Friday, August 28, 2015

Dealing with threats from spouse in divorce cases

A very common concern from divorce clients and people looking for information about their divorce comes in the form of, “my husband is threatening to…” or “my wife is threatening to…” with something about taking away the kids or all the property.

99.9% of the time those threats have zero basis in the law and are never going to happen. They have less to do with the law or what the person really believes they can do to you, and more to do with psychological warfare by tormenting you or scaring you into doing or not doing something. Under the Texas Family Code, divorces are just not that sinister. Usually these threats are made before the divorce petition is filed or shortly afterwards. It is common to see the spouse who does not want the divorce threatening to “take the kids and you’ll never see them” or “take everything and leave you with nothing” to scare you away from filing for divorce and staying in a bad situation. After the divorce petition is filed and the other spouse (respondent) has been served, these threats are tossed around out of anger just to torment you. The best way to avoid being scared away from filing for divorce in Texas or hire a divorce lawyer to protect your rights is to understand why these threats are untrue (or at least highly unlikely). Knowledge is power. So today’s post will address some of those common threats and how the law really works. One of the biggest issues people struggle with in dealing with a high-conflict (HCP) ex is when children are part of the equation. It’s hard enough to shed a HCP spouse or partner; when children are involved, it becomes the never-ending trickle of salt into the open wound you’re trying to heal.

As noted in a previous Shrink4Men article, the trick to neutralizing the Crazy is boundaries. For some of us, creating boundaries for ourselves is difficult enough. It becomes hellishly difficult to implement healthy boundaries when there are children to consider.
Why is it so difficult? In many cases, the answer is fear.
HCPs are predators, as Dr T and Micksbabe so aptly identified them. They know the smell of fear. If you have any, they will know it. They might not be the sharpest pencil in the box otherwise, but boy, do they know how to sniff out fear. Then they capitalize on it to the nth degree.
Once you or the HCP decide the marriage or relationship is over, you need to immediately be on your guard. At that point, regardless of what your HCP ex says, you are now the enemy in their mind. Many men are often lulled into a false sense of security by the fact that she seems to be behaving and seems to be thinking and acting rationally at the beginning of the break-up or divorce.
She is not. It’s a trap! (Think Admiral Ackbar here.) [...]
Even when you know how crazy your Crazy is, it’s hard to believe someone could act the way they do. You don’t want to believe it. You want to think the high-conflict parent loves the children as much as you do. (Honestly, they all seem to have the same large-print handbook on how to be as horrific as possible.)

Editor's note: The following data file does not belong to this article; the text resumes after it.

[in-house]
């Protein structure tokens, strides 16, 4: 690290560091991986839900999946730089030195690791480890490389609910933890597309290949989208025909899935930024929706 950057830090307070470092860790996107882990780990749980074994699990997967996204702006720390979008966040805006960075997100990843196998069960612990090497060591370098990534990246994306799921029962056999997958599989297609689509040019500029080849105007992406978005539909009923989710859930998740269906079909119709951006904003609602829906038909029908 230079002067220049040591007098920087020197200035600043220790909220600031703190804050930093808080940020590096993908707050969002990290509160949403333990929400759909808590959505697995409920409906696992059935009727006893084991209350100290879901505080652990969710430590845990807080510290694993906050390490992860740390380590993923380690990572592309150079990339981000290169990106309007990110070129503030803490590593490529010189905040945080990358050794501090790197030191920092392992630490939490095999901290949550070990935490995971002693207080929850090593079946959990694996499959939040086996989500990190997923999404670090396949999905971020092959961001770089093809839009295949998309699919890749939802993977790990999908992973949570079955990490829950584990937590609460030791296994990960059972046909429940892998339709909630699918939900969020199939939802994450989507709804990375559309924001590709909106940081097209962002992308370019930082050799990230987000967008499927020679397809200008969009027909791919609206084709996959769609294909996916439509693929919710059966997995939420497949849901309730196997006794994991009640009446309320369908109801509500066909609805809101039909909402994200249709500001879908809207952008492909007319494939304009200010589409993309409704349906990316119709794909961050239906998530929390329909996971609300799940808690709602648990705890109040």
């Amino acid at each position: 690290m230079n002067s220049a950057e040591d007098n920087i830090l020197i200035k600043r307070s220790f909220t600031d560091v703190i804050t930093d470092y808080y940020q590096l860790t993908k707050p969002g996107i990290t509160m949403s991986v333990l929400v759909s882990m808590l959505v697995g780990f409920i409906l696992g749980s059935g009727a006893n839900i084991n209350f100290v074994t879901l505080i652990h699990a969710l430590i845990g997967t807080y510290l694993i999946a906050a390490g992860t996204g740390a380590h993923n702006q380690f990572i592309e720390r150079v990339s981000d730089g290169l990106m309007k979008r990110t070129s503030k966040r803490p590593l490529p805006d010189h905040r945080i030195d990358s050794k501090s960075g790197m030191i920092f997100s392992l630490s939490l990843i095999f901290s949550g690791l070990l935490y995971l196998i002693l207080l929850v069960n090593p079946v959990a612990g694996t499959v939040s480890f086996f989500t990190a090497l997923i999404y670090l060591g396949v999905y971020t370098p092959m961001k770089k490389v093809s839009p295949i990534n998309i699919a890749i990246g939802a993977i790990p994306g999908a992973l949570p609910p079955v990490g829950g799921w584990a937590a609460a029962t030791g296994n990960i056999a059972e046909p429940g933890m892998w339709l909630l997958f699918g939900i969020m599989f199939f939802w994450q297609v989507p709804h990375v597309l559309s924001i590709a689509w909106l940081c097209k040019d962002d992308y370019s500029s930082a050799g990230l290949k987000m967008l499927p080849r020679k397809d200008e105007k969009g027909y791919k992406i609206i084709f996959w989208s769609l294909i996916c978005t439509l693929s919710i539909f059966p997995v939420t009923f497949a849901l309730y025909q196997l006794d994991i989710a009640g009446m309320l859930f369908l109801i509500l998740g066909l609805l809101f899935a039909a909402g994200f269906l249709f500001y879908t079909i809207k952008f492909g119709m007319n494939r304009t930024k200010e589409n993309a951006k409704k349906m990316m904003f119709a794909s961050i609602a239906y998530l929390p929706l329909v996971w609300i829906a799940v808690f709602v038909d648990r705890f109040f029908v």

HCPs know this. On some level, they know you won’t sink to the same depths they do in your desire to get what you want and they count on it. They count on you not wanting to go against your upbringing that includes manners and not behaving badly. They know your desire to behave as a decent member of society holds you back from responding to their behavior no matter what. No one wants to be the bad guy and they count on your desire to be Mr Nice Guy.
Know that. Recognize that the Crazy will not fight fair, will not behave in a way that is socially acceptable, will use your children, will threaten you and play on your fear at every opportunity, and will sacrifice herself to “win” against you. To the Crazy, any means justify their ends.
You don’t have to stoop to their level. Instead, prepare yourself from a legal standpoint. Again, do your research and understand the laws you’ll be subject to once in the court system. Document the Crazy behavior and show how the Crazy does not support a positive relationship between your kids and yourself.  Also, understand the financial implications. Get very familiar with your state’s child support guidelines. Even if you have an attorney, having this knowledge will serve you well. [...]
In Dr. Baker’s book, she profiles horrible stories of alienation. All of the children who were victims of PAS eventually stepped away from their alienating parent, and went about attempting to resurrect the relationship with the target parent. This was true even in some of the most awful cases.
While it may not seem to be doing much at the time, your children will remember who loved them and demonstrated it using more than words, who was there for them, and who didn’t hop on the Crazy train and drive it into the abyss.
Do your due diligence, get professional support if you need it, focus on long-term gains instead of the short-term, permanent present guerrilla warfare tactics many HCPs engage in and you and your children will survive this. [...]

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